The third season of Cunningham's tenure has seen Mark Schutte join the list of the departed. Having won an All-Ireland club hurling medal this year it is even harder to understand at face value. Dublin hurling followers thought they had won the contest for his loyalty. Schutte is a good footballer, an All-Ireland winner at under 21. He had a stint with the seniors under Pat Gilroy in 2011. But in recent years he has been one of Dublin hurling's most exciting forward talents. Recently it was announced he was not returning to the hurling panel and would be training with Jim Gavin's squad.
A source in Cuala said this was not that surprising when you looked at Schutte's football pedigree and how he starred this year for the club in the football championship. The source felt he might have found the possibility of winning an All-Ireland medal in five months too much to resist.
Some players have a reputation for being troublesome or hard work. The worry for Dublin hurling's welfare is that neither Schutte, nor his brother Paul, who has also not come back to the hurling squad, can be accused of that. They were always regarded as supremely dedicated. But their rejection of the hurling team is a huge morale blow to those who have worked for years, with some success, at building up its profile in a football-mad city.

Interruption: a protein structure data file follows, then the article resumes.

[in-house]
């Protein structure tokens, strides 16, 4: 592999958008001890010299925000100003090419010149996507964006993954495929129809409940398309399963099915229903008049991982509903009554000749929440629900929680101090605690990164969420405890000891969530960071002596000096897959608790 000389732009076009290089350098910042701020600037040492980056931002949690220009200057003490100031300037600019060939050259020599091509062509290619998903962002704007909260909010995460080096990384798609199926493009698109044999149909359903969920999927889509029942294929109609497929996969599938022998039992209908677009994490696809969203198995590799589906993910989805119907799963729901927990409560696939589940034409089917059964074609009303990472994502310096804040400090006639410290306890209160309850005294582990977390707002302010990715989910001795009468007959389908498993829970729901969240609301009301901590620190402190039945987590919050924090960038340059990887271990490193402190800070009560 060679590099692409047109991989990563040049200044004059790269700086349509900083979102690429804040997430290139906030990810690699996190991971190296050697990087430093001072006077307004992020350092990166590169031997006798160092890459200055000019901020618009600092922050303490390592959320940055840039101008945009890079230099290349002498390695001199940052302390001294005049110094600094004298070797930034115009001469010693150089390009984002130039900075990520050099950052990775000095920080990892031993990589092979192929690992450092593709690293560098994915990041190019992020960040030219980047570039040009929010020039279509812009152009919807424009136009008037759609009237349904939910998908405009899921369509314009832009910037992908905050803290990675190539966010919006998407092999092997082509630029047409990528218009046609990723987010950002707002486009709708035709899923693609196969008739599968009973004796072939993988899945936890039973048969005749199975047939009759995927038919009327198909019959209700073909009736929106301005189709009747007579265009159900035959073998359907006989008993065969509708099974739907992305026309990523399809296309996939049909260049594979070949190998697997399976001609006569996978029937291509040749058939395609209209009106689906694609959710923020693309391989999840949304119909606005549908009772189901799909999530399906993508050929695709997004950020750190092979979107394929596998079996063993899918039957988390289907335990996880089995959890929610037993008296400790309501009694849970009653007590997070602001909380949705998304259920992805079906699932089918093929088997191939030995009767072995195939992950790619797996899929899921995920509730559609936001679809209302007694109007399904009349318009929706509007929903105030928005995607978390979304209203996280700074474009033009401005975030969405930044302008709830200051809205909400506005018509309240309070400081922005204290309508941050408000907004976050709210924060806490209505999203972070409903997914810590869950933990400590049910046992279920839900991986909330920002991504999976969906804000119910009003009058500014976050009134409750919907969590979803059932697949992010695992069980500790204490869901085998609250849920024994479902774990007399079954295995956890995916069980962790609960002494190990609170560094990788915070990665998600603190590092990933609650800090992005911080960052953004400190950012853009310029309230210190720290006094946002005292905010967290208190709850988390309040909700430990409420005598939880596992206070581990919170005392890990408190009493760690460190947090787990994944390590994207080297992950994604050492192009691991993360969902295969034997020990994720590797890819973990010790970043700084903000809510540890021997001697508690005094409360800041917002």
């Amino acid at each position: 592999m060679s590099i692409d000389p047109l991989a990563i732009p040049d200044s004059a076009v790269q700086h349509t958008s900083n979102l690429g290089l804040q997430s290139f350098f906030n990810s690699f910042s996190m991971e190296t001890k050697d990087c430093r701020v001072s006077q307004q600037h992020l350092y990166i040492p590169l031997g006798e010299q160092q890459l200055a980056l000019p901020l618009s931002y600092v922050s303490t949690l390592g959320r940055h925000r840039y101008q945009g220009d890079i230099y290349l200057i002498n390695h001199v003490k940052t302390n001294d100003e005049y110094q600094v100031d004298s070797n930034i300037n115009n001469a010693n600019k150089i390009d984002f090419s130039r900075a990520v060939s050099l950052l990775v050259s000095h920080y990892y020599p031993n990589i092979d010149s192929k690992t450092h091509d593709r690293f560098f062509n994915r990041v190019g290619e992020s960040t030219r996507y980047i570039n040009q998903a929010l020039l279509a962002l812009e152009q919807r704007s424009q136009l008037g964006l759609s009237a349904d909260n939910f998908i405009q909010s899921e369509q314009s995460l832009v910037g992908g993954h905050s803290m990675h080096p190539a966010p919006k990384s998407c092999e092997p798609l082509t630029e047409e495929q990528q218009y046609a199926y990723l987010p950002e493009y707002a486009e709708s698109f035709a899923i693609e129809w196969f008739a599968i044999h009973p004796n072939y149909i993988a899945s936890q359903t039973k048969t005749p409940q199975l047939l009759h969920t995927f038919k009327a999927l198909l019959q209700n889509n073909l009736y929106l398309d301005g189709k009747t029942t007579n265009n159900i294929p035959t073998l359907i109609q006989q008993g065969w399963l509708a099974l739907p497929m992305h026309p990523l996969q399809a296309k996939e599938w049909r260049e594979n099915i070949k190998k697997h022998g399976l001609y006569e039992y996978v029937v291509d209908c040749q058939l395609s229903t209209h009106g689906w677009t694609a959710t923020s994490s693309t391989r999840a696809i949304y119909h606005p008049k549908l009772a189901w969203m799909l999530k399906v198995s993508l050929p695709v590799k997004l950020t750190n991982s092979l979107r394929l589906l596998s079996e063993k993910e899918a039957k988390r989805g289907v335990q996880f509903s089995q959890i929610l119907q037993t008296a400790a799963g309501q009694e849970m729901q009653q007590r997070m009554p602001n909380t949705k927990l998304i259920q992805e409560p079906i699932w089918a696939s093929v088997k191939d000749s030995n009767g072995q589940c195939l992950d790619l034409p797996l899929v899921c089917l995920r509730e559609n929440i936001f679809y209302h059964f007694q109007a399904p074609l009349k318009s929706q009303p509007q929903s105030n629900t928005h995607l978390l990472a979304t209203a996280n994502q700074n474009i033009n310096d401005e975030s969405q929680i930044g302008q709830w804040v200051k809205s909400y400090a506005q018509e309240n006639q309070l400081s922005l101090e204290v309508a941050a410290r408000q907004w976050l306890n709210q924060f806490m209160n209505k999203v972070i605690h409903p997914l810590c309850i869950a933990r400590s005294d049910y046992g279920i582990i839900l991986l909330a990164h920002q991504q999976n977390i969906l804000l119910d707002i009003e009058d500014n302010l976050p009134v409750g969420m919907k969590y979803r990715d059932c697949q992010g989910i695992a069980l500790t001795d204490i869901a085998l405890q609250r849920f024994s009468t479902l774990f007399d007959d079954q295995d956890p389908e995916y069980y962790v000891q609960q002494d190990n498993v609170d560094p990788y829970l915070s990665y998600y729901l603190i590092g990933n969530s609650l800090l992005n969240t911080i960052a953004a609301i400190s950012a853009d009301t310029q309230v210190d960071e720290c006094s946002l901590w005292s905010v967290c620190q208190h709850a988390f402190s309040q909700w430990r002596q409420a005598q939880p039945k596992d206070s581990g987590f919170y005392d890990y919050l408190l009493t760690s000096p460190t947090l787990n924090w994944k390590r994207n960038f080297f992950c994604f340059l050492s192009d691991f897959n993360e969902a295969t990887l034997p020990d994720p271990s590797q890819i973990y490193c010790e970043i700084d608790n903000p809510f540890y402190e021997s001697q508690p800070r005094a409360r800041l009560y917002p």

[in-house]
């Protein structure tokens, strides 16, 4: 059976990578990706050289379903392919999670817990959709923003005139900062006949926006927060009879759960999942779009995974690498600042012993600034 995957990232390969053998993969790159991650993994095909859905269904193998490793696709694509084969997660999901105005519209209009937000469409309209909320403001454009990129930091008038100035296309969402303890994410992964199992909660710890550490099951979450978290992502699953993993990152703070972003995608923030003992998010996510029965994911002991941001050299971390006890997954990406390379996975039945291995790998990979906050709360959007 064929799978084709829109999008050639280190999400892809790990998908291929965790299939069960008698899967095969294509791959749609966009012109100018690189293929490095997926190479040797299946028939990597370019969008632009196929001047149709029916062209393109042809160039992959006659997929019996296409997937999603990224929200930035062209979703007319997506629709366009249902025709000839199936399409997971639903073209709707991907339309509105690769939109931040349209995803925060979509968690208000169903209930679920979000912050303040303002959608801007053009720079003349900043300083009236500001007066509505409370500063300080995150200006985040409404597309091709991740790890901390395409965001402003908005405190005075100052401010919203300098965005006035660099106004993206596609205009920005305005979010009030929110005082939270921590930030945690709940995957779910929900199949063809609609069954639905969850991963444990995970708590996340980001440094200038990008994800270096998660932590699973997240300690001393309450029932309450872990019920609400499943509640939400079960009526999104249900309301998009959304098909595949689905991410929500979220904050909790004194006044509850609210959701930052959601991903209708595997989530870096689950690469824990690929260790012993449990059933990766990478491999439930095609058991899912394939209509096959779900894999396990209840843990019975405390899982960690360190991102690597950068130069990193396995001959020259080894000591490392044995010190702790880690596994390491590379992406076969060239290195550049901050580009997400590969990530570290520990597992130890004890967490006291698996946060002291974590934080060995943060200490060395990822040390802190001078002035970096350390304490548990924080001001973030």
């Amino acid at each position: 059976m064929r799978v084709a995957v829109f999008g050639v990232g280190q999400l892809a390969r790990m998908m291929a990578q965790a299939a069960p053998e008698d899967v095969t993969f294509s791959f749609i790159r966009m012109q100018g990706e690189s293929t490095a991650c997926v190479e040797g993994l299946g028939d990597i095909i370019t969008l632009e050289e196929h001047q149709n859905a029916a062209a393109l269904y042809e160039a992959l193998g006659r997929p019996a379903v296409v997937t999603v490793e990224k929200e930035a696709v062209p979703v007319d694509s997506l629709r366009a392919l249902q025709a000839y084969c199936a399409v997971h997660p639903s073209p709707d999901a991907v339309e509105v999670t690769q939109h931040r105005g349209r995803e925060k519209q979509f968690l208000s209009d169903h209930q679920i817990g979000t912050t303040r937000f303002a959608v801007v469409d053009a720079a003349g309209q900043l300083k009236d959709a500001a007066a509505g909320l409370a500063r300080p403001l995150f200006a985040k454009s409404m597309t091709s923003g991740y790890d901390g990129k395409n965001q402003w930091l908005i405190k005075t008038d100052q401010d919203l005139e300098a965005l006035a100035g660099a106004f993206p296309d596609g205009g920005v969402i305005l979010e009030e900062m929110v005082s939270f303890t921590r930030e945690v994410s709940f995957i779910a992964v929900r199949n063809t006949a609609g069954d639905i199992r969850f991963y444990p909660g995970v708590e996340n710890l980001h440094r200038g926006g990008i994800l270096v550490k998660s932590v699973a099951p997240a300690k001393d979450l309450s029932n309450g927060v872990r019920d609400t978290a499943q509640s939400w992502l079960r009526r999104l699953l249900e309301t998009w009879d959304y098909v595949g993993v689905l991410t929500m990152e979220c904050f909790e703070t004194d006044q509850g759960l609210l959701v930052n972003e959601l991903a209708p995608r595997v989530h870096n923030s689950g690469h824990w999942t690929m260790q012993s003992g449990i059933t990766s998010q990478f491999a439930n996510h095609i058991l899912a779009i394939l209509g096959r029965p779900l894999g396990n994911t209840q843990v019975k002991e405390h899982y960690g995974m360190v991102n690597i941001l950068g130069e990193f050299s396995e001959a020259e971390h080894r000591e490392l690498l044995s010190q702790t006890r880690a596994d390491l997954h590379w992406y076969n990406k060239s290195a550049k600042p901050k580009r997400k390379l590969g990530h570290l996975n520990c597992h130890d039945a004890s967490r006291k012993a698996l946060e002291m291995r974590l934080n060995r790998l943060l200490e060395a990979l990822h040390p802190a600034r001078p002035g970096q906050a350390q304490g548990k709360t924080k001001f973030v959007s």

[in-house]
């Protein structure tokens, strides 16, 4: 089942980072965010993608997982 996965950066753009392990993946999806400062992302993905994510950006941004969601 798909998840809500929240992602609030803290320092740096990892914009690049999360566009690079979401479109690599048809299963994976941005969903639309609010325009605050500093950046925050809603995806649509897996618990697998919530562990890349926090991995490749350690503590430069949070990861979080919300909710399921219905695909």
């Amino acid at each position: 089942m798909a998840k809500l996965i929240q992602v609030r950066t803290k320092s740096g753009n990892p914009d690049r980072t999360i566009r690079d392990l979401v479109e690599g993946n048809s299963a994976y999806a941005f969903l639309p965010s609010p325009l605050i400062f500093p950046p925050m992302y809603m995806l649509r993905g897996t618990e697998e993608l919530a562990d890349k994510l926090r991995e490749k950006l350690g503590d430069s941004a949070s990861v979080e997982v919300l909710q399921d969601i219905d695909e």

With all this going on in the background, today is critical for Cunningham. A bad defeat will bring inevitable pressure on him to go, unless there is a remarkable recovery in the qualifiers. If they lose and are eliminated with dignity intact later in the summer he may decide he wants to continue. In that event the county board will have to show it is prepared to conduct an honest and fair review of his three years at the helm and act accordingly.
They have introduced some wonderful players in recent years, the likes of Eoghan O'Donnell, Chris Crummey and Donal Burke, to augment the remaining cohort of experienced players. They have played some good hurling in difficult circumstances. But all does not seem right and, as Bob Dylan said, when something's not right, it's wrong.
Sunday Indo Sport